Professor Elemental build a Great Machine for Catching Villains Chapter One
I've written here before that the impending UK press-regulation rules coming in as a result of the Leveson report will inadvertently end up treating bloggers and other everyday Internet users as though they were newspapers, exposing them to the threat of arbitration proceedings where they will have to pay the legal costs of people who want to silence them, and be subject to "exemplary damages" -- enormous statutory fines that grossly exceed any actual harm caused.
Now the Open Rights Group has started a campaign to warn party leaders about this in the three days we have left before Leveson becomes law. We need your help now, or bloggers and the open Internet will become collateral damage in the campaign to control Britain's awful tabloids.
Jim from ORG writes, "The Leveson regulations are being applied to UK websites -- in ways that could catch more or less anyone who publishes a blog. Ordinary bloggers could be threatened with exemplary damages and costs. If this happens, small website publishers will face terrible risks, or burdensome regulation -- and many may simply stop publishing."
Cameron, stop the Dangerous Blogs Bill
(Disclosure: I co-founded the Open Rights Group and am proud to volunteer on its advisory board)
This morning saw the publication of an editorial in The Sun by Theresa May, the UK home secretary, defending her bulk Internet surveillance proposal, the Communications Data Bill, AKA the "Snooper's Charter."
In the article, May cites a submission by by Peter Davies (Chief Executive of the Child Exploitation and Online Protection centre) as an example of why all Internet communications should be stored and made accessible to police without a warrant. Davies told the story of a murder that had been difficult to solve, and suggests that dragnet surveillance would have made the police's job simpler.
But as the Open Rights Group points out, the case in question is anything but a defense of bulk data-retention. Indeed, it involves a corrupt police officer who improperly used retained records to find information to pass on to a crime boss about a couple who were subsequently murdered. In other words, logging and storing information made it possible for a criminal and a corrupt cop to track people down.
It's nothing short of bizarre for Theresa May to cite this as a reason to retain more information, on more people, and to give access to that information to more agencies.
Tales of the Unexpected: the Communications Data Bill
Ruth from the UK Open Rights Group sez, "Open Rights Group have launched a campaign to fund a legal officer position and intervene in the courts. The link is a page which gives more details about the kind of cases we want to take on and encourages supporters to join. We want in the first place 150 new supporters for a part time job and 300 for a full time. It will allow the Open Rights Group to expand from policy work to challenging government in the courts, facilitate legal advice on digital rights issues and prepare ammendments to section 127 used to prosecute Paul Chambers in the twitter joke trial. It's an exciting prospect for protecting digital rights in the UK."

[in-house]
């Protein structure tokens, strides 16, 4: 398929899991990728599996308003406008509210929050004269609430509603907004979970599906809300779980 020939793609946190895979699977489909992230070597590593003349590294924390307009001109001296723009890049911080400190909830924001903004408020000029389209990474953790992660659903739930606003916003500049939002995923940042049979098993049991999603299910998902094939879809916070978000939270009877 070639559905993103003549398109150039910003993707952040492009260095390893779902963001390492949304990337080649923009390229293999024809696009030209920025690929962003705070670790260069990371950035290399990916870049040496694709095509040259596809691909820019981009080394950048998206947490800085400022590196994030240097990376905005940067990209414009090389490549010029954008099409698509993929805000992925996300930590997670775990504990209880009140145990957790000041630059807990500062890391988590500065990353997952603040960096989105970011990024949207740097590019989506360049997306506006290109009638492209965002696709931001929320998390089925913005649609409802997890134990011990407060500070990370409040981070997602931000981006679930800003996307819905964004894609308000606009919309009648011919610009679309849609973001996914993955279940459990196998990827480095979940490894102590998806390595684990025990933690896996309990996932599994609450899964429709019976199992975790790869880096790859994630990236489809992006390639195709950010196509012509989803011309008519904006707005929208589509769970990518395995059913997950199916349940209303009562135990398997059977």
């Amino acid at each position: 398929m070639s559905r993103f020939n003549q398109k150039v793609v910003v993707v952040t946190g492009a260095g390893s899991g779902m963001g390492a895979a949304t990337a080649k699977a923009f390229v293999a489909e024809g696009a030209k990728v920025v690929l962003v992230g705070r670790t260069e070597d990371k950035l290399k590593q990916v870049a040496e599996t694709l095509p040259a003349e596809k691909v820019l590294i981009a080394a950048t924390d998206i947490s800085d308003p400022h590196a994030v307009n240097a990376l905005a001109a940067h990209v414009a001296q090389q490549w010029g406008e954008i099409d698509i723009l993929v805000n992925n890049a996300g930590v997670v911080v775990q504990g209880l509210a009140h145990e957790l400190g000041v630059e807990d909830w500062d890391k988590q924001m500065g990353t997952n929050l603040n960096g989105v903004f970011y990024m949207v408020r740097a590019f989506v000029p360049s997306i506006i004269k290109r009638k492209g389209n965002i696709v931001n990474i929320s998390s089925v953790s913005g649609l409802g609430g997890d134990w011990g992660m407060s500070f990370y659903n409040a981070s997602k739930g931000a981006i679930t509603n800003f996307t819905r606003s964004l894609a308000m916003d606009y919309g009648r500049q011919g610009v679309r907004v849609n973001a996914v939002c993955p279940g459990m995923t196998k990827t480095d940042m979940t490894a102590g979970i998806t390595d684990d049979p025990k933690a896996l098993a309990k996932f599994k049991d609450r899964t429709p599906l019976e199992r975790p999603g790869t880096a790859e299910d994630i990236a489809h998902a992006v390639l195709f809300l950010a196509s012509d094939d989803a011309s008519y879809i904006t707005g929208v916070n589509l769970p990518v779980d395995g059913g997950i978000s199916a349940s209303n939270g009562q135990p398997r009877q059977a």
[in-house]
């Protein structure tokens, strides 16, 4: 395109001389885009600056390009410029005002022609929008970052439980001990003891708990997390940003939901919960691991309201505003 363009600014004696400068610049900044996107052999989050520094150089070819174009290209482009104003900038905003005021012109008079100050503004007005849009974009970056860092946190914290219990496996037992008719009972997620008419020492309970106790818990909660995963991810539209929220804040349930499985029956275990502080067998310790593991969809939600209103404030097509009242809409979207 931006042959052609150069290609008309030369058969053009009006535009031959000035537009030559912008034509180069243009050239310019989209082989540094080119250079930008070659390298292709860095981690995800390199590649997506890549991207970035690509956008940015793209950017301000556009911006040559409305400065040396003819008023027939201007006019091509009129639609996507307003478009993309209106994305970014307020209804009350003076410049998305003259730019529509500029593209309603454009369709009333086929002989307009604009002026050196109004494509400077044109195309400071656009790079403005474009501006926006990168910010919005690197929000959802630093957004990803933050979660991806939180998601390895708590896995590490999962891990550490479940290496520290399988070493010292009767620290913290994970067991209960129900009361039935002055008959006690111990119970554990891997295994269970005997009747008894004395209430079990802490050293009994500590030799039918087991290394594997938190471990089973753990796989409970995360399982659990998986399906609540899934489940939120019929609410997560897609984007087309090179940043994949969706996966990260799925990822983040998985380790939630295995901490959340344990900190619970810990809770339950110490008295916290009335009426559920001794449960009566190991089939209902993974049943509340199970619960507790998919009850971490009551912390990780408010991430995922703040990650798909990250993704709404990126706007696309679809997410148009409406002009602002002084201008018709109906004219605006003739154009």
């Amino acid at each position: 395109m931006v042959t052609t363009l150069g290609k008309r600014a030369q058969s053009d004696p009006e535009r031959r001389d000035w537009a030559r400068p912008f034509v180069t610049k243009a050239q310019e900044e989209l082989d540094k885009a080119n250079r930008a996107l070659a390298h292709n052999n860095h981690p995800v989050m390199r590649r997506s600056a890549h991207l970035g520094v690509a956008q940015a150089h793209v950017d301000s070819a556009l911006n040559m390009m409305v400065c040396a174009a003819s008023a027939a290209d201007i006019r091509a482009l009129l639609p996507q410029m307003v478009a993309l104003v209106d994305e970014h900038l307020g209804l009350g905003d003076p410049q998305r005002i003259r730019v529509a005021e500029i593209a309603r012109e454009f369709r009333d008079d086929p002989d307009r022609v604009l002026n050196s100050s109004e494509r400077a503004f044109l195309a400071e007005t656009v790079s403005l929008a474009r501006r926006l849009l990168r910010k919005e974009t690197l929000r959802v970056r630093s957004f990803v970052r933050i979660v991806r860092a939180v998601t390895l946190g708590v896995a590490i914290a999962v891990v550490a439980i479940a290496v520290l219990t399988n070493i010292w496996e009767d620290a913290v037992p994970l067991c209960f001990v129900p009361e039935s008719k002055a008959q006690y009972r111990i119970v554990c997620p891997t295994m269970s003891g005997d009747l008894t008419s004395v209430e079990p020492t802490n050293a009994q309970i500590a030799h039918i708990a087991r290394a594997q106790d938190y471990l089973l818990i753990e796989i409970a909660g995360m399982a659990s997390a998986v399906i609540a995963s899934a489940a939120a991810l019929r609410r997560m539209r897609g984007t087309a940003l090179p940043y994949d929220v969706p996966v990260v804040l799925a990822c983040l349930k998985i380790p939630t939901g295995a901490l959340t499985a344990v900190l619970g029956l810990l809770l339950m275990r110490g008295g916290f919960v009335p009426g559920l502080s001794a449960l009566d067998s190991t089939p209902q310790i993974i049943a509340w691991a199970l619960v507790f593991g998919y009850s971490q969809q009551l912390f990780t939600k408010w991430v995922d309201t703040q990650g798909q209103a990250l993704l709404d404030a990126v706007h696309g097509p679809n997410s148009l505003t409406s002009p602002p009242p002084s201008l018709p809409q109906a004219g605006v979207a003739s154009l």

ORG is ready for legal action
(Disclosure: I co-founded the Open Rights Group and volunteer on its advisory board)
If you're as outraged as I am that the UK Coalition government is planning on spending £1.8B to spy on every click, IM, email and Facebook update, without a warrant under the Draft Communications Data Bill, then please consider visiting the Open Rights Group's petition page where we're gathering signatures to present to MPs. The Coalition is deeply divided on this issue, and there's a very good chance we'll be able to put paid to this proposal just as we did with Labour's national ID scheme, but not without your help.
Yesterday the Government unveiled the 'Communications Data Bill'. It's a proposal for more powers to intercept and collect information about who you talk to online. Your communications via Google, Facebook or Skype would be open to what may be a large number of government officials.
You can help! Please email your MP and tell them why you want to see the powers to collect and access communications data tightened up, not extended ever further.
Don't forget that ORG is running nationwide workshops to help you meet effectively with your MP to lobby them on this issue and on Internet censorship.
Snooper's Charter: write to your MP
(Disclosure: I am proud to have co-founded the Open Rights Group and to volunteer on its advisory board)
As the UK government ramps up to pass the snooper's charter -- a sweeping, unaccountable regime of tax-funded, warrantless snooping on all online activity -- the Open Rights Group is offering workshops across the country on how to talk to your MP about this proposal. Workshops are coming up in London, Edinburgh, Manchester, Sheffield, Birmingham and Bristol.
We're running these training sessions that will help you learn about two of the biggest current digital rights issues and practice how to discuss them with your MP. We'll be covering two big topics: